syllables are split at the vowel
Seems modern academic currents indeed say it. But it seems to be of limited usage for practical task of splitting words at line ends.
https://ru.wikipedia.org/wiki/%D0%A1%D0%BB%D0%BE%D0%B3 says "Понятие слога лежит в основе правил переноса слов в русском языке. Однако, разбиение слова для переноса не всегда совпадает с разбиением слова на слоги, в связи с чем некоторые источники разделяют понятия фонетического слога и слога для переноса". So what I describe below, and what I remember from USSR school, is maybe in modern currents called "syllables-for-splitting" while ones you describe in your question are perhaps "syllables-for-pronunciation". In practice, I can't say why anyone would need latter in the casual life. The former ones seem to be those that practically matter. And the former I would discuss further on.
Слог - syllable - (at least the "syllable-for-splitting") consists of
- initial single consonant (sometimes missing: Russian has no diphthongs, not in writing at least, so two adjacent vowels spawn two syllables)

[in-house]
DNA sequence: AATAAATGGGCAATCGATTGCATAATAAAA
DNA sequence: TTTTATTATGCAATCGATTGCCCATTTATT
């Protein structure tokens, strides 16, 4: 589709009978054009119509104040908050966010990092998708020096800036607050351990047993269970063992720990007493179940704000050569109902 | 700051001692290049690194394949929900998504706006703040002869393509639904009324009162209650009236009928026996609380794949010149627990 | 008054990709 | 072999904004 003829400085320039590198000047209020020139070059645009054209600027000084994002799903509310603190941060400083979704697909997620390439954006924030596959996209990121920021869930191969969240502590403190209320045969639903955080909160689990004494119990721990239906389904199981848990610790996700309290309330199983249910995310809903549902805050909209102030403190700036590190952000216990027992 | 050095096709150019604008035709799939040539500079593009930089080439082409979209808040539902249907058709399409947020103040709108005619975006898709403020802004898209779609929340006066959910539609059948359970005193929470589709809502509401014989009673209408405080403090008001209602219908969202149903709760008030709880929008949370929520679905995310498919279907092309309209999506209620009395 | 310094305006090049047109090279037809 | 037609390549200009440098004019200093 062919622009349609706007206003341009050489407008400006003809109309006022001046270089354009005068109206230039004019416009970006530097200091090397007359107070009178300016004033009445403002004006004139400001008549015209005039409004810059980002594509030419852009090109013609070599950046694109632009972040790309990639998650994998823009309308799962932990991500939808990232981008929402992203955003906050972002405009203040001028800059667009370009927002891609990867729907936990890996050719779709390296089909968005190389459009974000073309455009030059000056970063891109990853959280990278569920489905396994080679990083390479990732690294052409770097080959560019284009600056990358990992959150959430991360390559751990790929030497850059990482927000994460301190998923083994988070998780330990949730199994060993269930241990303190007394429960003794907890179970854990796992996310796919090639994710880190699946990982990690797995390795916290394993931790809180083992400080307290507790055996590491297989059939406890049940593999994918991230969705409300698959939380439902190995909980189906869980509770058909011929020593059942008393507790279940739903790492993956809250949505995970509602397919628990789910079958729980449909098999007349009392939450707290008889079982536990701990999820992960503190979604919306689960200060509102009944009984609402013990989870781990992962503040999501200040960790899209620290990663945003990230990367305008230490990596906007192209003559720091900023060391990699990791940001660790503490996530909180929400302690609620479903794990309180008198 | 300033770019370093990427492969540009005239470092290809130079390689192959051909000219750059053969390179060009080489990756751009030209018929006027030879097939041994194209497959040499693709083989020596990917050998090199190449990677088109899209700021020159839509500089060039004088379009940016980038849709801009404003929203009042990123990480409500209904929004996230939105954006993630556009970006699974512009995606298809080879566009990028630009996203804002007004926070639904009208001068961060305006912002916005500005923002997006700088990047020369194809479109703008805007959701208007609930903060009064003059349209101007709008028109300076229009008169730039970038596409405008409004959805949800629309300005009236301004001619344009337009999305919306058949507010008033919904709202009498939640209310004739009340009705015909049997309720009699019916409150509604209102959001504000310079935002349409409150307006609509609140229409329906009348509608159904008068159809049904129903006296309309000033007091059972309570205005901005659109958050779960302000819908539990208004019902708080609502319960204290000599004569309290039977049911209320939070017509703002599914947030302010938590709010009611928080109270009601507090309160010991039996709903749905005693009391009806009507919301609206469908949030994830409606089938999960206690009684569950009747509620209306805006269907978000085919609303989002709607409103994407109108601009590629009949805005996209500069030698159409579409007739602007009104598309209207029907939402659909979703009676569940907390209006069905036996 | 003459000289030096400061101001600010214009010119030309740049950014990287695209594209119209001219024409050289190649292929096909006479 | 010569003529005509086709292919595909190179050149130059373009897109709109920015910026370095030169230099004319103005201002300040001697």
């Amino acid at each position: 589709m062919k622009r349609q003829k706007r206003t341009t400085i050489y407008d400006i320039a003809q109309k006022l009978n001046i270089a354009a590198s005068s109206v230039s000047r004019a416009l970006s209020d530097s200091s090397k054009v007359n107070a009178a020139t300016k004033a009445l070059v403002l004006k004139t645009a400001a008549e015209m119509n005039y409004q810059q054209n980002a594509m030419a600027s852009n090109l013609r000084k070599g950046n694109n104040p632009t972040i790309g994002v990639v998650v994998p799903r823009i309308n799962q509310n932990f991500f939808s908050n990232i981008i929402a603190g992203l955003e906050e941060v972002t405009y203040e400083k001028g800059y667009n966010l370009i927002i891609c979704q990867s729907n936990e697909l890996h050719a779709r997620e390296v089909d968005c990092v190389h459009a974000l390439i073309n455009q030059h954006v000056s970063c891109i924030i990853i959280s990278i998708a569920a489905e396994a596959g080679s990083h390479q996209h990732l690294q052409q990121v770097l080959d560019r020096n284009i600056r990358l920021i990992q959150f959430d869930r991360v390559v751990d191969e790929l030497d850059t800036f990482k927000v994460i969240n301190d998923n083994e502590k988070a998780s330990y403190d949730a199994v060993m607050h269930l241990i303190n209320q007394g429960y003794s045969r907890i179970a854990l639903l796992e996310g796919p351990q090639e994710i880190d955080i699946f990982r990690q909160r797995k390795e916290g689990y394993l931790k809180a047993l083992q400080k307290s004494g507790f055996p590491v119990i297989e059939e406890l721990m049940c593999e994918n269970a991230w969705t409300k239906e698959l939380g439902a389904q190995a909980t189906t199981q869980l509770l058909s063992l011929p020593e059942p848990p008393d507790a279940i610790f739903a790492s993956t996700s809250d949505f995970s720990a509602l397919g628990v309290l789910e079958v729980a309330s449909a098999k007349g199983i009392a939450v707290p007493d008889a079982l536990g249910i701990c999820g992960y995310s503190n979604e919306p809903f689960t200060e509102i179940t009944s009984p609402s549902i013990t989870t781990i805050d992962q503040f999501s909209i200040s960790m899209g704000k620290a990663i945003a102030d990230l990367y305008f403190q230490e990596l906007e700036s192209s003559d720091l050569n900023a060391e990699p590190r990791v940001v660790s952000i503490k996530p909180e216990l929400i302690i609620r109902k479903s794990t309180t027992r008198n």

- a single vowel (the syllable nucleus)
- a number (from zero to many) final consonants
A mid-word syllable terminates at the start of the next syllable, which means at the initial consonant of that.
So, in your case,
Щип-цы, the second syllable is built around "ы" vowel and contains the preceding consonant "ц". That makes the first syllable end at п - the sound preceeding next syllable's ц. That makes the between-syllables dash be inserted between п and ц, not earlier or later.
Granted in practice there may be more rules for splitting words, less strict and giving you more options. http://orthographia.ru/orfografia.php?sid=97
However if you stick with the between syllables borderlines (the safest rule of thumb) then the above holds: syllables include only ONE consonant preceding its vowel (if such consonant exists), not two consonants or more.
Notice, that the first syllable of the word might contain multiple left-side consonants.
Яб-ло-ко has б and л in different syllables, but
бло-ка-да has them both in the first one. Because then there is no "zeroth" vowel-less syllable to own "б".